In chapter 7, you have 12,000 sealed from the twelve tribes of Israel, a total of 144,000. You also have in that seventh chapter, a multitude that no one can count. John says they are so great that he cannot put a number on them, and we discover that they are from every tribe, every tongue, every people, every nation. He further says of them “they are they who have washed their robes white in the blood of the Lamb.” And so the book of Revelation recognizes that the sovereign God who is worthy of our worship does visit the world with judgment, but He also visits the world with redemption.
But running from Genesis 1 to Revelation 22, we see that the plan of God is always moving toward a restoration and a greater glory than that which we had before the fall in Genesis 3. Genesis 1-2 should be read with Revelation 21-22. When you come to Revelation 21, two verses summarize magnificently what it is that the redeemed can anticipate eschatologically they are with the Lord. Revelation 21:4-5 says, “and God will wipe away every tear from their eyes. There shall be no more death nor sorrow nor crying. There shall be no more pain. For the former things have passed away. Then He who set on the throne said ‘Behold, I make all things new,’ and he said to me ‘Write, for these words are true and they are faithful.'” God has a plan. God is a sovereign God who will see that His plan is carried out. Such a God, and only this God, is worthy of our worship.
John goes on to tell us something about this plan in Revelation 5:2-4. “Then, I saw a strong angel. He was proclaiming with a loud voice, ‘Who is worthy to open the scroll and to lose its seals?'” Now listen to the response that John receives: “no one.” “No one in heaven or on the earth or under the earth was able to open the scroll or to look at it.”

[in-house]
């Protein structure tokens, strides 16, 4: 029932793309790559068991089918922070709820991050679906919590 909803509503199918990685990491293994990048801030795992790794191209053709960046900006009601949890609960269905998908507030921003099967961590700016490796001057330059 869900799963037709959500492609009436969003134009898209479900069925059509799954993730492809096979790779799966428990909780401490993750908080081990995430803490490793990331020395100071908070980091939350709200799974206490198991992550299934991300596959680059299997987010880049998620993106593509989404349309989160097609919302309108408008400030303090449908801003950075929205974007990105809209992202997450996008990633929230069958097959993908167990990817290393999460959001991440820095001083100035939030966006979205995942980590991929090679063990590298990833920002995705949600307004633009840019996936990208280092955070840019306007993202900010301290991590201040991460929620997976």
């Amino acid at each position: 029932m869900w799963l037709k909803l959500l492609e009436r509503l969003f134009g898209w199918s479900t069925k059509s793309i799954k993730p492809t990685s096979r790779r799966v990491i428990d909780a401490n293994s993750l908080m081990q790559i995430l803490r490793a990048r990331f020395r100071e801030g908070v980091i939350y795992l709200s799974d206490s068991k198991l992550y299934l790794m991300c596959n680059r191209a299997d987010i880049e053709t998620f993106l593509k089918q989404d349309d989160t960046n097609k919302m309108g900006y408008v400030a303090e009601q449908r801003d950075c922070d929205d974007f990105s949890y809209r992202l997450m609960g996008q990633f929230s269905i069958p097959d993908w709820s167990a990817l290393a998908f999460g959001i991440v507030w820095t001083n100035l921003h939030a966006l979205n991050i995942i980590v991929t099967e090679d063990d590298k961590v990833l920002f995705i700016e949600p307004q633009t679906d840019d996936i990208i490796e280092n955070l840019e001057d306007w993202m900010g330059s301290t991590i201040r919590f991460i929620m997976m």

John’s response in verse 4 is immediate: “I wept much because no one was found worthy to open and read the scroll or to look at it.” John, for a moment, fears that God’s plan is not going to come to fruition. There is a search initiated throughout the corridors of heaven and amazingly, not one single person has the right in their own righteousness, has the right in their own ability, has the right period, to even approach the throne, much less take the scroll from the right hand of God the Father. I do not have a great imagination, but I try to engage it, and I try to keep it within sanctified categories. I’ve often wondered what it might have been like for John to be in heaven and to observe what was taking place at this precise moment? For example, maybe as he is watching, he looks and sees Abraham and Isaac and Jacob and Joseph. But they do not move. He looks again, and there is Moses and Joshua. He sees Elijah and Elisha. He spots Isaiah, Ezekiel, Daniel, Peter, Paul, and his brother James. And yet when this question is asked, no one, no human, no angel, takes even a step toward the throne of God. Why? Because no one of us has the right to even be in heaven, much less approach the throne of God and institute, inaugurate and bring to fruition His sovereign plan. No, it is God and God alone who is worthy of our worship and indeed, authentic worship will acknowledge God’s sovereignty, both in His plan, but also in His power. Where does that idea appear? It comes with the second observation I would make.